Overall, it could lower world swimwear growth between 2008 and 2014 from 5.32% to 1.69% and leaves the world market at retail worth US$13.25bn rather than US13.85bn, according to a new report. This worst-case scenario, the report says, is likely to lead to a "considerable reduction in the exceptionally large number" of swimwear brands that exist today.
Retail market in 2008
In its 'Global market review of swimwear and beachwear - forecasts to 2014' (2009 edition), it is estimated the retail market for swimwear and beachwear in 2008 is worth US$13.15bn - a 2.1% rise on the market's value of US$12.88bn in 2006. Within this, women's swimwear represents 70% of the world total value, followed by men's swimwear 17%), girls' swimwear (10%), and boys' swimwear (4%). Unit sales for 2008 are up 1.4% to 1,058m pieces. Europe and Japan/Korea have seen volume declines, while volume growth in the rest of the world averages a modest 2.8%. Overall, it is estimated that the average world retail price for swimwear and beachwear in 2008 is US$12.43. This is only marginally up from the 2006 figure of US$12.35.
While the swimwear market in total continues to face a world of no overall price inflation, the clothing industry is facing unprecedentedly high fuel costs and transport charges; volatile exchange rates; and labour shortages in low-cost economies such as China and India.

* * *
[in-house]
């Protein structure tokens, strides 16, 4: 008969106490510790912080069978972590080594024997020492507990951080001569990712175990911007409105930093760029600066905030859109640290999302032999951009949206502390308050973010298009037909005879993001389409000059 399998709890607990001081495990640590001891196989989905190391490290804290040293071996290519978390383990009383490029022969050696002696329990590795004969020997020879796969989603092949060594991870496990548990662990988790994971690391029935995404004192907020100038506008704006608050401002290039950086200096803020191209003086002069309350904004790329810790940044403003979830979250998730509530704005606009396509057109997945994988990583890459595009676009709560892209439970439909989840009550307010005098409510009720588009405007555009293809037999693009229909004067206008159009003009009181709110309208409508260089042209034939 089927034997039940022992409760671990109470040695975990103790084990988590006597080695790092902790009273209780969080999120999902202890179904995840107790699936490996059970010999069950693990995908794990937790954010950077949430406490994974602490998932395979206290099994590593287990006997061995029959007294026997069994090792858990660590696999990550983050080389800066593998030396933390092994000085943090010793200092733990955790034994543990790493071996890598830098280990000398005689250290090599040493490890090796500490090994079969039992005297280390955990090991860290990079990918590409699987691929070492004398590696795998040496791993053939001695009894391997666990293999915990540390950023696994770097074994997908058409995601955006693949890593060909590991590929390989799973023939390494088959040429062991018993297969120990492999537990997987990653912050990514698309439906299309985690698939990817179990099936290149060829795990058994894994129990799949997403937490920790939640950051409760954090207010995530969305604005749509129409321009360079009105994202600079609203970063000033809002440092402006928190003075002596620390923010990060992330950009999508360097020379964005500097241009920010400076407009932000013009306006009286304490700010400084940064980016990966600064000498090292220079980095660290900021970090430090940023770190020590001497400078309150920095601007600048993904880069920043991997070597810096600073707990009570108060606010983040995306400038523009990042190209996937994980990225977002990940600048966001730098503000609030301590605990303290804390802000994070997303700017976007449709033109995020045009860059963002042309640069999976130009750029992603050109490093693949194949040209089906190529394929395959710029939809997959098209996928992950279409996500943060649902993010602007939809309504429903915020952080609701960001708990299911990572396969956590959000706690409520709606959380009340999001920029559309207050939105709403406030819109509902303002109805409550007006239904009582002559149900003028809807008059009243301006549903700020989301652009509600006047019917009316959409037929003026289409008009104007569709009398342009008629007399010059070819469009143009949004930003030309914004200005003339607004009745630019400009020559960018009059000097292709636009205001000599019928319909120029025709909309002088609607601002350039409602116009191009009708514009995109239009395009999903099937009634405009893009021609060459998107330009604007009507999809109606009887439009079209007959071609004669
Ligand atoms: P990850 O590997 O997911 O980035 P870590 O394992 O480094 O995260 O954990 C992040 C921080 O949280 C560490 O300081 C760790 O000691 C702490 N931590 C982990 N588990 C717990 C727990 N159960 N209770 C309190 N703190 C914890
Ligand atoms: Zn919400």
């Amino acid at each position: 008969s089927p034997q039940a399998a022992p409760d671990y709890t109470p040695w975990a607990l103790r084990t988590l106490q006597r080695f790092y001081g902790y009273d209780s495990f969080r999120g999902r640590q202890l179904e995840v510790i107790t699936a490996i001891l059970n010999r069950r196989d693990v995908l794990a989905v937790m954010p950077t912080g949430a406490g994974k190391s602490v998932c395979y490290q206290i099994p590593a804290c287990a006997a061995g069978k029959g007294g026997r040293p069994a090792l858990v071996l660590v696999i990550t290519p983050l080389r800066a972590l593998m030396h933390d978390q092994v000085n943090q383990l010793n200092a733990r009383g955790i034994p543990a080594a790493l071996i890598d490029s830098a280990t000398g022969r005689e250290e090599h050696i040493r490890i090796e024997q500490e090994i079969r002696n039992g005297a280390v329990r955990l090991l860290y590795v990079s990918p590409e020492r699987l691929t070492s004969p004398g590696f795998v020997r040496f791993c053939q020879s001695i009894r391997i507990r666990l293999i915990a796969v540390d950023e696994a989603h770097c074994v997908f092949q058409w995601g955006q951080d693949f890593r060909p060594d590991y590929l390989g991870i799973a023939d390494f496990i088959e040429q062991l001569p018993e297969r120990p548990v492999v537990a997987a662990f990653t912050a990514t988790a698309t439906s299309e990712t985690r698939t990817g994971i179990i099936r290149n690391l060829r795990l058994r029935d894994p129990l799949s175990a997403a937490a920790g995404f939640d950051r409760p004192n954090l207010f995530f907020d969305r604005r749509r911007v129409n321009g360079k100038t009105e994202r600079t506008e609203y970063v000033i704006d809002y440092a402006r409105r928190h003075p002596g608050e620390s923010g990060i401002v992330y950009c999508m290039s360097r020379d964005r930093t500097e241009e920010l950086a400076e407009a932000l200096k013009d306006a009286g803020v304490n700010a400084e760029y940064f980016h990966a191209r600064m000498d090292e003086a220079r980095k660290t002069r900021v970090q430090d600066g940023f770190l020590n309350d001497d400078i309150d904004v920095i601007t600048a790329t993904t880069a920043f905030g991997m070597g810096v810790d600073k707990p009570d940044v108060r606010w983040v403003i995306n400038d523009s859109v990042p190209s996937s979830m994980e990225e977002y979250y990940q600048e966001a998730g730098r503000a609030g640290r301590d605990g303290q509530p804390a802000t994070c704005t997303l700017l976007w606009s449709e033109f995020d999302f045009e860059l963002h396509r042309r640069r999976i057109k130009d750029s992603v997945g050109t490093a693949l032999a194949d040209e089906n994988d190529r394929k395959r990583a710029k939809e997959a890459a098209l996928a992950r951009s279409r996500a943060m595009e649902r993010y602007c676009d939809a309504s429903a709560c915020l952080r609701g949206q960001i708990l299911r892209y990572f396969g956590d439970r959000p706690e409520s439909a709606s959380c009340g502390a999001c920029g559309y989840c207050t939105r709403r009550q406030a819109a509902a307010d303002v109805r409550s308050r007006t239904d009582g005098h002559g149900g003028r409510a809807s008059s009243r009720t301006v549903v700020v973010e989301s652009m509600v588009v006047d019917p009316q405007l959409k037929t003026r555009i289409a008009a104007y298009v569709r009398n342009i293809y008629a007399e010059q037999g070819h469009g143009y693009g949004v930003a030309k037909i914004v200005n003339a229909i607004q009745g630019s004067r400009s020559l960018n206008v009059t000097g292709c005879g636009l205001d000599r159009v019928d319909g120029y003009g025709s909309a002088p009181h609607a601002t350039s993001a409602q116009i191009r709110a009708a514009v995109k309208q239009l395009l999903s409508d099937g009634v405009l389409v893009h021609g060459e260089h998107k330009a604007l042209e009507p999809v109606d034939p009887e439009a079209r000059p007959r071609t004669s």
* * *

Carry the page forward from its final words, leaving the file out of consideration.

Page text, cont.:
Slow Future Growth
Following the Beijing Olympics last year, the next major event for swimwear will be the London Olympics in 2012. By then, the retail market for swimwear and beachwear is forecast at US$13.51bn-representing growth of 2.7% over a four-year period.
In the developed world, brands account for between 60% and 70% of the value of the market, and between 38% and 43% of the units. Although, own-label and anonymous units account for three quarters of the pieces sold in the world, it is the variety of brands that exist, especially in Western Europe that contribute to the continuing diversity of the swimwear market. Sales through private-label retailers are dominated by a relatively few generalist or lingerie/swimwear specialist businesses, such as Victoria's Secret in the US and Marks & Spencer in the UK.
The market and product future
The report also notes that Swimwear fashion in the Western world will be driven by the acceptance of swimming as a relaxing pastime for an ageing population; among the younger age group, swimwear will be worn away from the sea and the pool; figure supporting and enhancing fabrics will encourage older women to wear swimwear; Western swimwear habits will take hold in the developing world; Internet sales growth will outstrip that of traditional retailing; and the London Olympics will create a swimwear market 'splash' in 2012, as an antidote to the gloom and doom forecast for 2009-2010.